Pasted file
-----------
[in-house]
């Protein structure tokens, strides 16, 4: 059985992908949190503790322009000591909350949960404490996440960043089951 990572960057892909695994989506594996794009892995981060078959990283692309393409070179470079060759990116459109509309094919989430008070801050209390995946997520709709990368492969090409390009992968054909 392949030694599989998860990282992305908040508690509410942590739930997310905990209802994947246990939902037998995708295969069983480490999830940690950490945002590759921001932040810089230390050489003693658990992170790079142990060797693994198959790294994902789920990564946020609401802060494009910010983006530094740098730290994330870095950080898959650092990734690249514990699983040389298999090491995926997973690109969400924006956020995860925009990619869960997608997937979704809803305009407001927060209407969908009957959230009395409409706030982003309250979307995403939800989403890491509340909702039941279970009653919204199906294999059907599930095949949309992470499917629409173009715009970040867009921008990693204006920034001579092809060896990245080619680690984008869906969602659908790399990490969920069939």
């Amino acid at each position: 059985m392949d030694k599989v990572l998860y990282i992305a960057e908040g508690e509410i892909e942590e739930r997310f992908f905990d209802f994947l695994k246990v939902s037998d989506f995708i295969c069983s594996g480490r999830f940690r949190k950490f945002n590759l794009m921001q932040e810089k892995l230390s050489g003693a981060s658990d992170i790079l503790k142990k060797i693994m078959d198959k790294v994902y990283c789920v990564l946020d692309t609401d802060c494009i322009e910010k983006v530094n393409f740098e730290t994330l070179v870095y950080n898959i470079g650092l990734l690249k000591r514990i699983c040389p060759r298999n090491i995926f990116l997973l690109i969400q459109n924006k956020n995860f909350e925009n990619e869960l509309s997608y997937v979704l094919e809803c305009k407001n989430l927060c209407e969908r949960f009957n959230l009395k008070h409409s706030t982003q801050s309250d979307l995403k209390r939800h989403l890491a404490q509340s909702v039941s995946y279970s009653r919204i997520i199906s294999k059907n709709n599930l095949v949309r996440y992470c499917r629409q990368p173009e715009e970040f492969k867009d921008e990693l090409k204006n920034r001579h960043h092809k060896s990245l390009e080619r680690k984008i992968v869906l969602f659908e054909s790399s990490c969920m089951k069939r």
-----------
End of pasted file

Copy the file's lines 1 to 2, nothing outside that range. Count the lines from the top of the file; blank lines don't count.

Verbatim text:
[in-house]
């Protein structure tokens, strides 16, 4: 059985992908949190503790322009000591909350949960404490996440960043089951 990572960057892909695994989506594996794009892995981060078959990283692309393409070179470079060759990116459109509309094919989430008070801050209390995946997520709709990368492969090409390009992968054909 392949030694599989998860990282992305908040508690509410942590739930997310905990209802994947246990939902037998995708295969069983480490999830940690950490945002590759921001932040810089230390050489003693658990992170790079142990060797693994198959790294994902789920990564946020609401802060494009910010983006530094740098730290994330870095950080898959650092990734690249514990699983040389298999090491995926997973690109969400924006956020995860925009990619869960997608997937979704809803305009407001927060209407969908009957959230009395409409706030982003309250979307995403939800989403890491509340909702039941279970009653919204199906294999059907599930095949949309992470499917629409173009715009970040867009921008990693204006920034001579092809060896990245080619680690984008869906969602659908790399990490969920069939």